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Nature has a news feature on efforts to predict the climate over the short term (5-10 years). Well worth a read.

Climate change: The forecast for 2018 is cloudy with record heat
In August 2007, Doug Smith took the biggest gamble of his career. After more than ten years of work with fellow modellers at the Met Office's Hadley Centre in Exeter, UK, Smith published a detailed prediction of how the climate would change over the better part of a decade1. His team forecasted that global warming would stall briefly and then pick up speed, sending the planet into record-breaking territory within a few years. The Hadley prediction has not fared particularly well. Six years on, global temperatures have yet to shoot up as it projected. Despite this underwhelming result, such near-term forecasts have caught on among many climate modellers....

In preparation for the IPCC report, the first part of which is due out in September, some 16 teams ran an intensive series of decadal forecasting experiments with climate models. Over the past two years, a number of papers based on these exercises have been published, and they generally predict less warming than standard models over the near term....“Although I have nothing against this endeavour as a research opportunity, the papers so far have mostly served as a 'disproof of concept',” says Gavin Schmidt....

Smith and his team....collected a slew of climate measurements — air temperature, wind speed and direction, atmospheric pressure, ocean temperature and salinity — for 20 days during 2005. For each prediction, they 'initialized' the Hadley Centre's main climate model by plugging in a single day's data....The results looked promising at first. The model initially predicted temperatures that were cooler than those seen in conventional climate projections — a forecast that basically held true into 2008. But then the prediction's accuracy faded sharply: the dramatic warming expected after 2008 has yet to arrive. “It's fair to say that the real world warmed even less than our forecast suggested,” Smith says. “We don't really understand at the moment why that is.”....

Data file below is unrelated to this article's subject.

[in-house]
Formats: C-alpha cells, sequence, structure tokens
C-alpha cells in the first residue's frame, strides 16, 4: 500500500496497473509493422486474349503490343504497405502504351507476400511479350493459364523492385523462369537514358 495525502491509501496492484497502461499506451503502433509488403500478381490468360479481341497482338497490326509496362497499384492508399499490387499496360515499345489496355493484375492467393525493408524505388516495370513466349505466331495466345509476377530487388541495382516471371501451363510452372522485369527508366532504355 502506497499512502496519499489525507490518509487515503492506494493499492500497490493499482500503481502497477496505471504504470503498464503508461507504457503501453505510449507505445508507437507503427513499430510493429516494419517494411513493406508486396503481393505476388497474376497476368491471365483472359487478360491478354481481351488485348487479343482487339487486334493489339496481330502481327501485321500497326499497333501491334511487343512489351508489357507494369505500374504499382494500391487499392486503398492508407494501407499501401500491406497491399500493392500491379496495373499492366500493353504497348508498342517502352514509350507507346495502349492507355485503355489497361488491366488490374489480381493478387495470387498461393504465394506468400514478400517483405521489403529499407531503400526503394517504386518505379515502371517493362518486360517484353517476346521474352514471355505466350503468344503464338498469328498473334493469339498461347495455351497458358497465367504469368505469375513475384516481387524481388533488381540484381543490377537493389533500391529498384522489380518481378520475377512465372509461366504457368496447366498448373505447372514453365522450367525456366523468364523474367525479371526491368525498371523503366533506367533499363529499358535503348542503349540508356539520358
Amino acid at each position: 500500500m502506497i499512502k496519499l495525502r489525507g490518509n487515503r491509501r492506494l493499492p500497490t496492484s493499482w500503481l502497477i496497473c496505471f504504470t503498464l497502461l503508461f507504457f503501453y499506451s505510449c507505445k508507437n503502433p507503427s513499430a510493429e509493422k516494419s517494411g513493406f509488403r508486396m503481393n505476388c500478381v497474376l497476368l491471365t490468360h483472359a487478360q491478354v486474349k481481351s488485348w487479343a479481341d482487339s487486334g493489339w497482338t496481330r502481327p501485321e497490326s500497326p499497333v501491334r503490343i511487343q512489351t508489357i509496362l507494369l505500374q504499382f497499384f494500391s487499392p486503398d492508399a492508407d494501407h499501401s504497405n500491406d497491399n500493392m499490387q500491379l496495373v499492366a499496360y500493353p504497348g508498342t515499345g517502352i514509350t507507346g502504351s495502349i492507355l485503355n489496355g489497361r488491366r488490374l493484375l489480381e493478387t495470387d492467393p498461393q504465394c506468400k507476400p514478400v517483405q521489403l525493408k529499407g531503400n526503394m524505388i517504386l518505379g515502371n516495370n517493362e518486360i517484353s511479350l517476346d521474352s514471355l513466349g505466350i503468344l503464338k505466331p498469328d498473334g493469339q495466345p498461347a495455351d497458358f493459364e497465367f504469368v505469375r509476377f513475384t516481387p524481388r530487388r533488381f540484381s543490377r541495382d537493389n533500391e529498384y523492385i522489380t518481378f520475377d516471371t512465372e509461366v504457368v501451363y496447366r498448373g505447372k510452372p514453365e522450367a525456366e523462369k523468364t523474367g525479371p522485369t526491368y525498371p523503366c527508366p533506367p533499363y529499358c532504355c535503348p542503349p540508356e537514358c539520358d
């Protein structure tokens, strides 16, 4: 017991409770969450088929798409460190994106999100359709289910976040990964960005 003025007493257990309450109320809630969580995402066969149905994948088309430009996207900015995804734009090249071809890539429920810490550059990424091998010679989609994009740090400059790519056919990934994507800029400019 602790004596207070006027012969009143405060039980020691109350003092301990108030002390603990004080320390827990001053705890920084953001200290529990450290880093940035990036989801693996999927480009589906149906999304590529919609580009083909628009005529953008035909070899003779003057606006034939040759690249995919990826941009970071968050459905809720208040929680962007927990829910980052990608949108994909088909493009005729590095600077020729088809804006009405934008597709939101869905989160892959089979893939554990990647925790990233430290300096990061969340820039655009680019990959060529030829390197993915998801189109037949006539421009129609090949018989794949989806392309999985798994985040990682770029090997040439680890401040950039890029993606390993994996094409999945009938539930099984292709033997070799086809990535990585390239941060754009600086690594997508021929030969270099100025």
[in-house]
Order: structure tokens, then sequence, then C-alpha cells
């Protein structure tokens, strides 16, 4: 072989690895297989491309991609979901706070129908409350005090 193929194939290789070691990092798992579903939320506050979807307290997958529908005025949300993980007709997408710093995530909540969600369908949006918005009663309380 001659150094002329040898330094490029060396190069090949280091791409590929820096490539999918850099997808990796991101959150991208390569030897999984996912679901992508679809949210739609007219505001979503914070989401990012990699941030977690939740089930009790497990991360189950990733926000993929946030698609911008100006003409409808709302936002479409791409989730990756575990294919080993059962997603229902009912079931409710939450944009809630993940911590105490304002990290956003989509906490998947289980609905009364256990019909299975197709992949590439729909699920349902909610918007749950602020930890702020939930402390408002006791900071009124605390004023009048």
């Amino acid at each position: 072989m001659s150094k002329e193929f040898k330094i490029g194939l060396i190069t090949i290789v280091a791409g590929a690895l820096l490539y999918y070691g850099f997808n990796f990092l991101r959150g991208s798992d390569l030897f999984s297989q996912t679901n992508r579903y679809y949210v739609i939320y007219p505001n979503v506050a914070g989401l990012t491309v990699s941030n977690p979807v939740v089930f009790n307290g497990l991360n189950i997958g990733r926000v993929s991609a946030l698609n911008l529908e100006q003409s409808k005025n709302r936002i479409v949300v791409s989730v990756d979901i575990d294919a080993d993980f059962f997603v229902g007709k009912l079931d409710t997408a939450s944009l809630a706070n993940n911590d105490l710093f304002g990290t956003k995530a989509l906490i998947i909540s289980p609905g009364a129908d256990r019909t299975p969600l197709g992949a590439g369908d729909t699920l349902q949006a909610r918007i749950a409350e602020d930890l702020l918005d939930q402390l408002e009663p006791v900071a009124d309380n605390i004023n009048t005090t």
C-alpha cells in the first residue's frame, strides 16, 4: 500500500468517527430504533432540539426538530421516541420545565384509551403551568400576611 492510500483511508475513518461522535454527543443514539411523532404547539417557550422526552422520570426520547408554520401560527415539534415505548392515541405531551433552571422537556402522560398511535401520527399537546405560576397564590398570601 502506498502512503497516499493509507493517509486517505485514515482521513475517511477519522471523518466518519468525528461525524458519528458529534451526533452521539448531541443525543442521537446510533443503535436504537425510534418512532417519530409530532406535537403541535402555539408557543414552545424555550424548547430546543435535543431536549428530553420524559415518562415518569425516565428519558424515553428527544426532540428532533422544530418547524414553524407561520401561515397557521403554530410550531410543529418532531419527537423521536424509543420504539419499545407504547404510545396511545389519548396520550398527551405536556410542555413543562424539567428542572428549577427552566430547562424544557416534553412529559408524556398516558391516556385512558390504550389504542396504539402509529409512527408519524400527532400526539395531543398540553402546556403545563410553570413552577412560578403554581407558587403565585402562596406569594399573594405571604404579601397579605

“We do see that there are some improvements,” says Lisa Goddard, a climate scientist at Columbia University in New York who is heading a systematic analysis and comparison of the predictions from the IPCC models5. Many models, for instance, captured a sudden warming of sea surface temperatures in the North Atlantic that began around 1995. “They all predict the shift beautifully,” Goddard says. “Unfortunately, from what I hear, different models are doing it for different reasons.”

If so, the models' success could be deceptive: whatever accuracy they show for the first year or two of their predictions might stem in part from the fact that the simulations start off with a snapshot of the current climate. Because the climate does not usually change drastically from one year to the next, the model is bound to start off predicting conditions that are close to reality. But that effect quickly wears off as the real climate evolves. If this is the source of the models' accuracy, that advantage fades quickly after a few years....

Smith...has set up a 'decadal exchange' to collect, analyse and publish annual forecasts. Nine groups used the latest climate models to produce ten-year forecasts beginning in 2011. An analysis of the ensemble6 shows much the same pattern as Smith's 2007 prediction: temperatures start out cool and then rise sharply....“I wouldn't be keen to bet on that at the moment,” Smith says, “but I do think we're going to make some good progress within a few years.”

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